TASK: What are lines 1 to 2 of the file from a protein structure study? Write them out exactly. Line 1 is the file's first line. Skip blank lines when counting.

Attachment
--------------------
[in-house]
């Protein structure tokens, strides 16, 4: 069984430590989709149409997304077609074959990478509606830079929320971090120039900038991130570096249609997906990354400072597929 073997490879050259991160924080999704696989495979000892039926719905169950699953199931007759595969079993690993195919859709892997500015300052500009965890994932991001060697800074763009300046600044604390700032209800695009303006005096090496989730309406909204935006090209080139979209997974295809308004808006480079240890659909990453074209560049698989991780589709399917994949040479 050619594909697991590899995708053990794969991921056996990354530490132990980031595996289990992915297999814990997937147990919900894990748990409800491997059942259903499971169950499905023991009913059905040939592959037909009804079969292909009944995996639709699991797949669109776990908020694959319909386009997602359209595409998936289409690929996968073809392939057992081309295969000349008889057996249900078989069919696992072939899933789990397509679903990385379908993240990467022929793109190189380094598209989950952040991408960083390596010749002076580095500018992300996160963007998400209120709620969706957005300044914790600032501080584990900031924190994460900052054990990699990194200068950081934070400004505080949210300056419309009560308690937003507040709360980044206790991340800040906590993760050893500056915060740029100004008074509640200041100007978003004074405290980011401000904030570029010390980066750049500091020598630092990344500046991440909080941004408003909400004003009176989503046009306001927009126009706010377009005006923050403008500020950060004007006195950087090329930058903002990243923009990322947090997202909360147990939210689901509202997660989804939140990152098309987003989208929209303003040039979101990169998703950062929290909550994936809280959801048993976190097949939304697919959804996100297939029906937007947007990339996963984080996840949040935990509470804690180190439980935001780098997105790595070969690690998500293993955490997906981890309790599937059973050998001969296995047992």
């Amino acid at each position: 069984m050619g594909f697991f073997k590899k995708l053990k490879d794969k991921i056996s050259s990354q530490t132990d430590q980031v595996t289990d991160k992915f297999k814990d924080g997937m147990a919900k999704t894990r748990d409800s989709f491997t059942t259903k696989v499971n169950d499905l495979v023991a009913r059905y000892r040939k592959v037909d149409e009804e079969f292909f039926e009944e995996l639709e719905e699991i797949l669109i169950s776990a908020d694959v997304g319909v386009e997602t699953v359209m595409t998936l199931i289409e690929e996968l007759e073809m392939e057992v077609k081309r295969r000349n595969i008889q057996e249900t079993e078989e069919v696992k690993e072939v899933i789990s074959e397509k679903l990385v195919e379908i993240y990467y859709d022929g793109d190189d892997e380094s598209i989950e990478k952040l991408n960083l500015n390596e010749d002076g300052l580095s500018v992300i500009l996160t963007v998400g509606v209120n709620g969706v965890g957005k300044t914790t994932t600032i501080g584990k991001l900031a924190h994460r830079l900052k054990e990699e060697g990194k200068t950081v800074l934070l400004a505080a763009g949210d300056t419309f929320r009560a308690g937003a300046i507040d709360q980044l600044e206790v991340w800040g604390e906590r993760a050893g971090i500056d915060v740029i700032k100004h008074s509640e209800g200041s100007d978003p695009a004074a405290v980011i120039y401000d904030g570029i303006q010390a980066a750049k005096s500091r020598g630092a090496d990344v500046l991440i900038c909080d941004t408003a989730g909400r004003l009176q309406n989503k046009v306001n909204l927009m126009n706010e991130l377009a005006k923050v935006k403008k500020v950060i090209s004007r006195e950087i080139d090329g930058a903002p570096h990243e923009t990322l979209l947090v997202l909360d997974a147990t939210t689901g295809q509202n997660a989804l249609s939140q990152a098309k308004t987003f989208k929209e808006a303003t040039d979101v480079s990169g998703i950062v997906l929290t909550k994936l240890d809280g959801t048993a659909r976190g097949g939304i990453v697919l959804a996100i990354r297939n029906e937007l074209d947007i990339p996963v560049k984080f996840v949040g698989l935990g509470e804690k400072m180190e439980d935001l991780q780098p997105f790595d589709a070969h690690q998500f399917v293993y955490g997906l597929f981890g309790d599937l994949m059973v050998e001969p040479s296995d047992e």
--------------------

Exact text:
[in-house]
């Protein structure tokens, strides 16, 4: 069984430590989709149409997304077609074959990478509606830079929320971090120039900038991130570096249609997906990354400072597929 073997490879050259991160924080999704696989495979000892039926719905169950699953199931007759595969079993690993195919859709892997500015300052500009965890994932991001060697800074763009300046600044604390700032209800695009303006005096090496989730309406909204935006090209080139979209997974295809308004808006480079240890659909990453074209560049698989991780589709399917994949040479 050619594909697991590899995708053990794969991921056996990354530490132990980031595996289990992915297999814990997937147990919900894990748990409800491997059942259903499971169950499905023991009913059905040939592959037909009804079969292909009944995996639709699991797949669109776990908020694959319909386009997602359209595409998936289409690929996968073809392939057992081309295969000349008889057996249900078989069919696992072939899933789990397509679903990385379908993240990467022929793109190189380094598209989950952040991408960083390596010749002076580095500018992300996160963007998400209120709620969706957005300044914790600032501080584990900031924190994460900052054990990699990194200068950081934070400004505080949210300056419309009560308690937003507040709360980044206790991340800040906590993760050893500056915060740029100004008074509640200041100007978003004074405290980011401000904030570029010390980066750049500091020598630092990344500046991440909080941004408003909400004003009176989503046009306001927009126009706010377009005006923050403008500020950060004007006195950087090329930058903002990243923009990322947090997202909360147990939210689901509202997660989804939140990152098309987003989208929209303003040039979101990169998703950062929290909550994936809280959801048993976190097949939304697919959804996100297939029906937007947007990339996963984080996840949040935990509470804690180190439980935001780098997105790595070969690690998500293993955490997906981890309790599937059973050998001969296995047992």